City hall will encourage business activity, he said.
Citizens turned out in high numbers on Saturday to vote for change after enduring four years of public battles at city hall. Many have been embarrassed about the tumult and worried that it was discouraging investment in the city of 90,000.
The fracas included lawsuits, infighting among factions on council, two investigations by special prosecutors, leaked confidential documents, expensive legal fees and a failed referendum.
The incoming council inherits the province’s largest tent city and a shortage of affordable housing. The province has promised 170 housing units in modular structures.
Dissatisfaction among voters was clear when 43 candidates put their names forward to run for council, with good governance and respectful behaviour being common themes.
Just four of the eight councillors ran again and of those, only councillors Sheryl Armstrong and Ian Thorpe were re-elected, according to the Vancouver Sun.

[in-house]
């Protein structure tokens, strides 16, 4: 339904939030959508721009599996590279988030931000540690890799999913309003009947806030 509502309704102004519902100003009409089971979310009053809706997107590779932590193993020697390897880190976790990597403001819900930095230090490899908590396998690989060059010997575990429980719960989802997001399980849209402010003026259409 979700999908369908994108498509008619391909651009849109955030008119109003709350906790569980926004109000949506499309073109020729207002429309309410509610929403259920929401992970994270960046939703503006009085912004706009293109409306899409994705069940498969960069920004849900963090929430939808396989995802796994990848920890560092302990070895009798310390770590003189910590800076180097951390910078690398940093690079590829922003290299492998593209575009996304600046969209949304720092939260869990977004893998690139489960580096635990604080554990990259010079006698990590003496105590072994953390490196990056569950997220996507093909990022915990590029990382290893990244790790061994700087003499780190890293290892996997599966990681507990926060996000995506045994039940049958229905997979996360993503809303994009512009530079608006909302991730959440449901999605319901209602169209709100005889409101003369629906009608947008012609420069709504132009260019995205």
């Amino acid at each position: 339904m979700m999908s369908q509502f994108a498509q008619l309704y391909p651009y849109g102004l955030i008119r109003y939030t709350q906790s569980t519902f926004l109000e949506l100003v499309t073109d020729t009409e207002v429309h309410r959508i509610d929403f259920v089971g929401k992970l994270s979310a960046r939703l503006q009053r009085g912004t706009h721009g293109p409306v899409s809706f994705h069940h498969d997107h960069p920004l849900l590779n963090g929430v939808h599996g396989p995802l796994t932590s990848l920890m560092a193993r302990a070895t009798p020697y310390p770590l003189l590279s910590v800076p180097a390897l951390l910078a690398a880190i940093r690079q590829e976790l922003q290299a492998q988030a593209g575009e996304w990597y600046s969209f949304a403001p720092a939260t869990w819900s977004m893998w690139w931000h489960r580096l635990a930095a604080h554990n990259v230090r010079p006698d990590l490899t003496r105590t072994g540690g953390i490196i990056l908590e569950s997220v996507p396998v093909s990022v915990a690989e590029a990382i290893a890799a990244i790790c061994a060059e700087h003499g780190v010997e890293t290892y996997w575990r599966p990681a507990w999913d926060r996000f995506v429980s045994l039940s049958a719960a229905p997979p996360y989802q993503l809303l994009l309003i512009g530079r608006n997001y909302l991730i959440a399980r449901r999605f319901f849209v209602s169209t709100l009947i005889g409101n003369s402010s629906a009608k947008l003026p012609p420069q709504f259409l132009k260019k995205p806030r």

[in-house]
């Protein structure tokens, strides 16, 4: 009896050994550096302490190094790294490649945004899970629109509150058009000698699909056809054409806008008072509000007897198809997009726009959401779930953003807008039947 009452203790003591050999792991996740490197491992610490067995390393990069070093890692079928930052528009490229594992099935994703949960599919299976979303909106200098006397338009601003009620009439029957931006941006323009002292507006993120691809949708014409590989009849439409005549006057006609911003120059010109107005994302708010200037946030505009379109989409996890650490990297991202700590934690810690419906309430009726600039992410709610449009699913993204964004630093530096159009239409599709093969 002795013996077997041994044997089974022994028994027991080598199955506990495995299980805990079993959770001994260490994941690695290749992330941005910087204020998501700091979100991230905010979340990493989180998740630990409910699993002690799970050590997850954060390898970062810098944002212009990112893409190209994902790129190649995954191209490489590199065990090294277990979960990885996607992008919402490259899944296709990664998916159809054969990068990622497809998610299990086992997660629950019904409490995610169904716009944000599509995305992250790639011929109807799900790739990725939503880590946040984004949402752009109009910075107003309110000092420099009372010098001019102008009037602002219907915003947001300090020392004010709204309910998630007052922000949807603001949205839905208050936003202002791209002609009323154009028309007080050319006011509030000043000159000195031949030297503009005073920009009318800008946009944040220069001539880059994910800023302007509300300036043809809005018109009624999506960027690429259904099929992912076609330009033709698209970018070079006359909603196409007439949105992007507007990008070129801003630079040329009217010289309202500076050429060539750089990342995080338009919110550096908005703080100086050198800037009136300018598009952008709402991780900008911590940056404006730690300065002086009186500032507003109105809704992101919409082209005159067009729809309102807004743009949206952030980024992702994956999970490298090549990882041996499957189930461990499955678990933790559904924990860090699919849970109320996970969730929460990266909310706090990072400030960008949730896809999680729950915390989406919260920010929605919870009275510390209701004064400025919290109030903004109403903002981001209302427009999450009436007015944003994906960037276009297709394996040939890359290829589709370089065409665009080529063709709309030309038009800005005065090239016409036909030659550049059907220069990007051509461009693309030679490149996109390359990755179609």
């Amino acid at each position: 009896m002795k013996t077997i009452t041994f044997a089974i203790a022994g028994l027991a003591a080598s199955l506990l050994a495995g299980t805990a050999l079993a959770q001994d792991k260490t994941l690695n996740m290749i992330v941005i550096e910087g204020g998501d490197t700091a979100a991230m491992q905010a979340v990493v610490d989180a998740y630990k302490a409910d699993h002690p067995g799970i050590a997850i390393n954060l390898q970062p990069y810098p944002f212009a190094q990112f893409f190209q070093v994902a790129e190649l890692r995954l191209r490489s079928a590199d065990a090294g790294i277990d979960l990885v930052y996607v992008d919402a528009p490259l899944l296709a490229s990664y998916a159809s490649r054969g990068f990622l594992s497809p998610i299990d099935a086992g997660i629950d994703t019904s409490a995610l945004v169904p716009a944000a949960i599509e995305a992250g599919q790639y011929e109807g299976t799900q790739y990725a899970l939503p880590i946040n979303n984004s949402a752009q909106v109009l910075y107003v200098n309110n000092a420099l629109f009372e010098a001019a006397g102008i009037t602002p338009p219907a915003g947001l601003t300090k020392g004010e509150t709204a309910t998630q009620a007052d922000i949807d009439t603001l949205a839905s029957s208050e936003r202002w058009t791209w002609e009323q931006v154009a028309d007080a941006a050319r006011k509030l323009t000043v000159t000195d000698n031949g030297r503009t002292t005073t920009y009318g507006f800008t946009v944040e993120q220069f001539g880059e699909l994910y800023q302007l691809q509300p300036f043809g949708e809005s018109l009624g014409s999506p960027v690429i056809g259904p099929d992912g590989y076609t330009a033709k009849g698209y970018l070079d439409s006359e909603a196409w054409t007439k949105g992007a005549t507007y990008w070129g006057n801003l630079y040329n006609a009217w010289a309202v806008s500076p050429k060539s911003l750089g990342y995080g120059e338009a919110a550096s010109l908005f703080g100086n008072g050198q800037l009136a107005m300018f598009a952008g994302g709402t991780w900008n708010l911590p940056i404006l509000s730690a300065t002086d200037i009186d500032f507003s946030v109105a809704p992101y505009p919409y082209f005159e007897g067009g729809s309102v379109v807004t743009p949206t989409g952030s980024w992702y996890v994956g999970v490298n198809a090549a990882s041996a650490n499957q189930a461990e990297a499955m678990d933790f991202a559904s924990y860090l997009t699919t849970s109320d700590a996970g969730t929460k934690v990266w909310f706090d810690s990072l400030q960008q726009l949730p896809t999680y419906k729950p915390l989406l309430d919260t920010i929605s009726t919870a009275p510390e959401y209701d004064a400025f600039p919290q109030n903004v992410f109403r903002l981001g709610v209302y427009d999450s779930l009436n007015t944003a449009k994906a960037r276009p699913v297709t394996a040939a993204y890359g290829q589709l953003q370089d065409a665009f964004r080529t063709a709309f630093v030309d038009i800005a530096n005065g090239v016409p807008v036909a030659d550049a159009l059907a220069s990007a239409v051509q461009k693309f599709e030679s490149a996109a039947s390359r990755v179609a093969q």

Armstrong is a retired RCMP officer who was elected in a byelection in the summer of 2017. Thorpe is a retired teacher and administrator who largely stayed out of the council drama.
Councillors Jerry Hong and Gord Fuller were defeated. Fuller has been a controversial presence at city hall, at one point telling the mayor to “bite me.”
He was criticized by B.C.’s Information and Privacy Commissioner for sharing confidential information from city hall and is being taken to court by the province’s attorney general to force him to take the information down from his social media pages.
Complete election results were not available at press time.
Nanaimo has a history of high voter turnout. In 2014, 34.1 per cent of the 63,861 eligible voters cast ballots.